Perhaps the recently announced tariffs are less about making America great, and more baldly about handing the elites (i.e. at AK and US Steel) a policy path to getting richer.

Meanwhile, Main Street loses again. The bubbleheads praising tariff tough-talk have neglected to remind their American audience that the steel and aluminum tariffs are now going to make automakers charge more, and you pay more while wages for auto-workers goes down.

Again, nothing is clean and easy in war—even a trade war.

It’s pretty simple: when you raise the cost of steel and aluminum, you raise the cost of manufacturing. Is this good for America? Time will tell…

Meanwhile, Back in the Swamp…

Furthermore, we are already seeing the swamp thicken. The CIA/NSA/Homeland Security deep state which Obama deepened and which Robert Mueller is pretending didn’t try to rig the 2016 election against Trump, who (love him or hate him) is indeed the ultimate witch of this political witch hunt.

In short, partisan feathers are flying in an already highly dysfunctional DC and its McCarthy-like aura of crazy and fear of all things “Russian.”

Furthermore, both parties have lost any sense of fiscal sanity when it comes to domestic appropriations, as Pelosi and Schumer recently boasted over an annual domestic spending increase (pork) of $68B in exchange for granting the Donald an $80B annual defense (hawk) increase.

Ike is rolling in his grave…

In sum: The swamp just borrows and spends and borrows and spends. Billions and trillions seem to mean nothing.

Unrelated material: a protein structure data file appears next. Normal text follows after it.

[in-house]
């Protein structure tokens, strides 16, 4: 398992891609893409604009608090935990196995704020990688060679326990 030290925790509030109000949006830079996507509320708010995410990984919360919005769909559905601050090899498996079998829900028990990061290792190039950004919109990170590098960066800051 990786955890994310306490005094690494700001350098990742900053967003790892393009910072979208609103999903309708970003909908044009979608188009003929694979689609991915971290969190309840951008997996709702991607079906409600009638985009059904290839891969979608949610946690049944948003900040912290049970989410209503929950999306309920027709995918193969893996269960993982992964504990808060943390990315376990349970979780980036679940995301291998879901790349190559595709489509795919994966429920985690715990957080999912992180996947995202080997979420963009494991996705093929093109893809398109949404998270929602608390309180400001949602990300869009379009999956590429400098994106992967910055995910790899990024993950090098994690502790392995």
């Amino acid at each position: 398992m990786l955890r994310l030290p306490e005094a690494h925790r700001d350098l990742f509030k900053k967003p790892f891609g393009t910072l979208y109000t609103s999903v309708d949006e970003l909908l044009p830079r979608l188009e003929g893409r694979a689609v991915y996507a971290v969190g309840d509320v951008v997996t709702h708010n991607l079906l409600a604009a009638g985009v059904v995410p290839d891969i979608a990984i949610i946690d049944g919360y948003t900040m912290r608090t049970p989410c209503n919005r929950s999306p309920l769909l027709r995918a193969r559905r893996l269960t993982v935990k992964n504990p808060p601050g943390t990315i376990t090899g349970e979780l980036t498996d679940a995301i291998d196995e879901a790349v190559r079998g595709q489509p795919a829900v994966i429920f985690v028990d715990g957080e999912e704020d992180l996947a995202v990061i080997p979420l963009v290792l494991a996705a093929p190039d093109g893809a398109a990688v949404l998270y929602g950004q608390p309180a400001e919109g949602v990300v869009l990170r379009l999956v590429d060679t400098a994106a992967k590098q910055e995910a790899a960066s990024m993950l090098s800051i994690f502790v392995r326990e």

Adding It Up

If you add up: 1) a totally broken political climate, 2) lower tax revenues, 3) stagnating GDP, 4) record-breaking debt levels , 5) a warfare state (Bolton loves war {with Iran, Syria, N. Korea and Russia] even more than the recently fired McMaster), 6) rising rates along with 7) a broken central-bank-lead “recovery” (fiat money printing, rate fixing and $68T of levered/bad LBO’s, bond bubbles, stock over-valuations, real estate bubbles, pure-pork budget resolutions and debt gone wild), well things look bad.

Toss a tariff/trade war into this already dangerous mix, and well, things can just go from bad to worse, no matter how much we/you should resent the Chinese trade imbalance—which I certainly do.

Sabers Rattling—A Good or Bad Thing?

Think about it folks (be you red or blue): Trump now has war hawks surrounding him in DC: Bolton (National Security), Pompeo (State Department), Mattis (Defense Dept.), and Haspel (CIA). This is the most militant and interventionist White House we’ve ever seen.

Some like this. Some don’t.

If you didn’t like the Iran deal, good for you, because this trio is likely gonna kill it. If you liked the Iran deal, well, sorry, get ready for more war talk, expenses, and potential chaos in the middle east in our never-ending “war on terror.”

[By the way, if 9-11 is the reason (i.e. the “first pitch”) for this war, I don’t recall any Iranian faces among the culprits, though our ally in Saudi Arabia provided a few… And ask yourselves this, what actual foreign policy interests (other than AIPAC) do we Americans really have today in the quagmire of the middle east, whose first inning began in an Iraq that ironically had no WMD or Osama Bin Laden…]

Hmmm… But war, we’ve noted elsewhere, is good for the markets—for a while at least. But nationalism (masquerading as patriotism), from America to Afghanistan, France to Fresno, Iran to Indiana, is bad for history, and history seems to be repeating itself.

I guess all of this is my way of saying tariffs and trade wars, as bad or satisfying as they can be, sadly aren’t even close in importance to everything else that is wrong in the current landscape…

 

 

1 thought on “Trade War: Good for America?

  1. Any lower trade deficits will lead to less demand for US Treasuries which would coincide wth a large increase in supply from lower taxes, increased spending and (maybe?) fro the Fed reduction of “its” balance sheet.